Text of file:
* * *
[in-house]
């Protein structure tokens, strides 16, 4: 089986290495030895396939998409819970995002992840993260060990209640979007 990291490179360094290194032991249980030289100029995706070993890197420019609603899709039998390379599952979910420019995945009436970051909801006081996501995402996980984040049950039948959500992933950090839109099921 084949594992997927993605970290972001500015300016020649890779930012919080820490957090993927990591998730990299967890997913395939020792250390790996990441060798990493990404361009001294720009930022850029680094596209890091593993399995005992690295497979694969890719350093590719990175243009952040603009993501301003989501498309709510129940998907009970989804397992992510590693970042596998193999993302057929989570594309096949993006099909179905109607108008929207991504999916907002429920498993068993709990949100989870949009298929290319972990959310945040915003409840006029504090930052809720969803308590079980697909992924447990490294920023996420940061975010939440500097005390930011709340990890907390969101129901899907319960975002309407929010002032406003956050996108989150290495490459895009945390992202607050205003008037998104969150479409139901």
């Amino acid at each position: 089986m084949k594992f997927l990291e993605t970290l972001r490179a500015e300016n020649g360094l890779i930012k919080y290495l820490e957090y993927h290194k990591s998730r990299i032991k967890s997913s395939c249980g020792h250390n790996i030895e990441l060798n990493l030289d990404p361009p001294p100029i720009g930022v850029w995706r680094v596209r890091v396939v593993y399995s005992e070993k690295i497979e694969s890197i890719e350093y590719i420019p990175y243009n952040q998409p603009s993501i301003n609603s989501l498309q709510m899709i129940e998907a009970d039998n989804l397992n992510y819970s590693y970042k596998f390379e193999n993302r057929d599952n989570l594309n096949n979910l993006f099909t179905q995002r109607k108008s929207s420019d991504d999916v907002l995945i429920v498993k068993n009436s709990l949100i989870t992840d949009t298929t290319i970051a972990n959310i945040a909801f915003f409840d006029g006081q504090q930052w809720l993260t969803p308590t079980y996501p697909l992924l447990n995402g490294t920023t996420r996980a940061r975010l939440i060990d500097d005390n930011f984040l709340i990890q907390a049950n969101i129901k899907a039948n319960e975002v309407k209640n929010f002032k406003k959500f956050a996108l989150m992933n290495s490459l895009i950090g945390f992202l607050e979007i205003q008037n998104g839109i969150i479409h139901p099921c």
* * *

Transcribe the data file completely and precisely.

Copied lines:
[in-house]
């Protein structure tokens, strides 16, 4: 089986290495030895396939998409819970995002992840993260060990209640979007 990291490179360094290194032991249980030289100029995706070993890197420019609603899709039998390379599952979910420019995945009436970051909801006081996501995402996980984040049950039948959500992933950090839109099921 084949594992997927993605970290972001500015300016020649890779930012919080820490957090993927990591998730990299967890997913395939020792250390790996990441060798990493990404361009001294720009930022850029680094596209890091593993399995005992690295497979694969890719350093590719990175243009952040603009993501301003989501498309709510129940998907009970989804397992992510590693970042596998193999993302057929989570594309096949993006099909179905109607108008929207991504999916907002429920498993068993709990949100989870949009298929290319972990959310945040915003409840006029504090930052809720969803308590079980697909992924447990490294920023996420940061975010939440500097005390930011709340990890907390969101129901899907319960975002309407929010002032406003956050996108989150290495490459895009945390992202607050205003008037998104969150479409139901």
């Amino acid at each position: 089986m084949k594992f997927l990291e993605t970290l972001r490179a500015e300016n020649g360094l890779i930012k919080y290495l820490e957090y993927h290194k990591s998730r990299i032991k967890s997913s395939c249980g020792h250390n790996i030895e990441l060798n990493l030289d990404p361009p001294p100029i720009g930022v850029w995706r680094v596209r890091v396939v593993y399995s005992e070993k690295i497979e694969s890197i890719e350093y590719i420019p990175y243009n952040q998409p603009s993501i301003n609603s989501l498309q709510m899709i129940e998907a009970d039998n989804l397992n992510y819970s590693y970042k596998f390379e193999n993302r057929d599952n989570l594309n096949n979910l993006f099909t179905q995002r109607k108008s929207s420019d991504d999916v907002l995945i429920v498993k068993n009436s709990l949100i989870t992840d949009t298929t290319i970051a972990n959310i945040a909801f915003f409840d006029g006081q504090q930052w809720l993260t969803p308590t079980y996501p697909l992924l447990n995402g490294t920023t996420r996980a940061r975010l939440i060990d500097d005390n930011f984040l709340i990890q907390a049950n969101i129901k899907a039948n319960e975002v309407k209640n929010f002032k406003k959500f956050a996108l989150m992933n290495s490459l895009i950090g945390f992202l607050e979007i205003q008037n998104g839109i969150i479409h139901p099921c």